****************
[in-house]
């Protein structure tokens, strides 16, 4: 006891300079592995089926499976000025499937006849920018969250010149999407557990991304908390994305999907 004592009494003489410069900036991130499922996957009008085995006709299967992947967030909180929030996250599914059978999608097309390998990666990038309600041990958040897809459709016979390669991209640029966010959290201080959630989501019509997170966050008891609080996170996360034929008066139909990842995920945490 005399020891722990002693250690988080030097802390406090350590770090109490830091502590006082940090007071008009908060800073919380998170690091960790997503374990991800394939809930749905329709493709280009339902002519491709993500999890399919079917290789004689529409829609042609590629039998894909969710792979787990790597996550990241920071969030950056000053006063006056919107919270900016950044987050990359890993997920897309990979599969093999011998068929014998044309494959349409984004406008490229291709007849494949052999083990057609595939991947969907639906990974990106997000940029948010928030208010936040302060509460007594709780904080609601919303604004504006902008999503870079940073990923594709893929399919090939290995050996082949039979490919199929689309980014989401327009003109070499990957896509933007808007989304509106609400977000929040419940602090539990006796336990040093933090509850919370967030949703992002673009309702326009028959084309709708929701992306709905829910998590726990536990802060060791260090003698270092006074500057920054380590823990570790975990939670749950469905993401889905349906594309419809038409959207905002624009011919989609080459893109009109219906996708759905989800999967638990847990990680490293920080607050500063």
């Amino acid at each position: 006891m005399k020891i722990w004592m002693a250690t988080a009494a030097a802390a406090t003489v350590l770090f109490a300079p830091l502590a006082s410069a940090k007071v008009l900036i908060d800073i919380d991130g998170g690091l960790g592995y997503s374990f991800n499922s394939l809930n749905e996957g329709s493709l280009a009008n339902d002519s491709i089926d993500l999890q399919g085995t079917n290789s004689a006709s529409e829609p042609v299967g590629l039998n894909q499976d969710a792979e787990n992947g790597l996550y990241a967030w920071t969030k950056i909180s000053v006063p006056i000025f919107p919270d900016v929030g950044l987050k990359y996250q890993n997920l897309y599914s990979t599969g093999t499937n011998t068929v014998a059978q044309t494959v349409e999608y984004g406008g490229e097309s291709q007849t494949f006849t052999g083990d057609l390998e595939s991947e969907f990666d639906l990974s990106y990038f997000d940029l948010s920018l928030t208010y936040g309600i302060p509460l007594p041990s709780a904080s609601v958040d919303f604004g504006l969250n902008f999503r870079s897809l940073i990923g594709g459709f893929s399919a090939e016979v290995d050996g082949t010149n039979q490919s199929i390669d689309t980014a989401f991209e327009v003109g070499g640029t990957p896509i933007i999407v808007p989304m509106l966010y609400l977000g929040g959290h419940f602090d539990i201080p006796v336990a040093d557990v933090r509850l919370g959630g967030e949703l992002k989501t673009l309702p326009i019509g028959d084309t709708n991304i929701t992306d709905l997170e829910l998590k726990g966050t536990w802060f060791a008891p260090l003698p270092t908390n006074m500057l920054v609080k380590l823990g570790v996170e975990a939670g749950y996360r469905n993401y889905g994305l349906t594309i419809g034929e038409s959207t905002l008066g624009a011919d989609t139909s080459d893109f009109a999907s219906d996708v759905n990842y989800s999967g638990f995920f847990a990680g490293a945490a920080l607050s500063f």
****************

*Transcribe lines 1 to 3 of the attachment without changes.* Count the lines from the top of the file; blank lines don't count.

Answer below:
[in-house]
């Protein structure tokens, strides 16, 4: 006891300079592995089926499976000025499937006849920018969250010149999407557990991304908390994305999907 004592009494003489410069900036991130499922996957009008085995006709299967992947967030909180929030996250599914059978999608097309390998990666990038309600041990958040897809459709016979390669991209640029966010959290201080959630989501019509997170966050008891609080996170996360034929008066139909990842995920945490 005399020891722990002693250690988080030097802390406090350590770090109490830091502590006082940090007071008009908060800073919380998170690091960790997503374990991800394939809930749905329709493709280009339902002519491709993500999890399919079917290789004689529409829609042609590629039998894909969710792979787990790597996550990241920071969030950056000053006063006056919107919270900016950044987050990359890993997920897309990979599969093999011998068929014998044309494959349409984004406008490229291709007849494949052999083990057609595939991947969907639906990974990106997000940029948010928030208010936040302060509460007594709780904080609601919303604004504006902008999503870079940073990923594709893929399919090939290995050996082949039979490919199929689309980014989401327009003109070499990957896509933007808007989304509106609400977000929040419940602090539990006796336990040093933090509850919370967030949703992002673009309702326009028959084309709708929701992306709905829910998590726990536990802060060791260090003698270092006074500057920054380590823990570790975990939670749950469905993401889905349906594309419809038409959207905002624009011919989609080459893109009109219906996708759905989800999967638990847990990680490293920080607050500063």
């Amino acid at each position: 006891m005399k020891i722990w004592m002693a250690t988080a009494a030097a802390a406090t003489v350590l770090f109490a300079p830091l502590a006082s410069a940090k007071v008009l900036i908060d800073i919380d991130g998170g690091l960790g592995y997503s374990f991800n499922s394939l809930n749905e996957g329709s493709l280009a009008n339902d002519s491709i089926d993500l999890q399919g085995t079917n290789s004689a006709s529409e829609p042609v299967g590629l039998n894909q499976d969710a792979e787990n992947g790597l996550y990241a967030w920071t969030k950056i909180s000053v006063p006056i000025f919107p919270d900016v929030g950044l987050k990359y996250q890993n997920l897309y599914s990979t599969g093999t499937n011998t068929v014998a059978q044309t494959v349409e999608y984004g406008g490229e097309s291709q007849t494949f006849t052999g083990d057609l390998e595939s991947e969907f990666d639906l990974s990106y990038f997000d940029l948010s920018l928030t208010y936040g309600i302060p509460l007594p041990s709780a904080s609601v958040d919303f604004g504006l969250n902008f999503r870079s897809l940073i990923g594709g459709f893929s399919a090939e016979v290995d050996g082949t010149n039979q490919s199929i390669d689309t980014a989401f991209e327009v003109g070499g640029t990957p896509i933007i999407v808007p989304m509106l966010y609400l977000g929040g959290h419940f602090d539990i201080p006796v336990a040093d557990v933090r509850l919370g959630g967030e949703l992002k989501t673009l309702p326009i019509g028959d084309t709708n991304i929701t992306d709905l997170e829910l998590k726990g966050t536990w802060f060791a008891p260090l003698p270092t908390n006074m500057l920054v609080k380590l823990g570790v996170e975990a939670g749950y996360r469905n993401y889905g994305l349906t594309i419809g034929e038409s959207t905002l008066g624009a011919d989609t139909s080459d893109f009109a999907s219906d996708v759905n990842y989800s999967g638990f995920f847990a990680g490293a945490a920080l607050s500063f």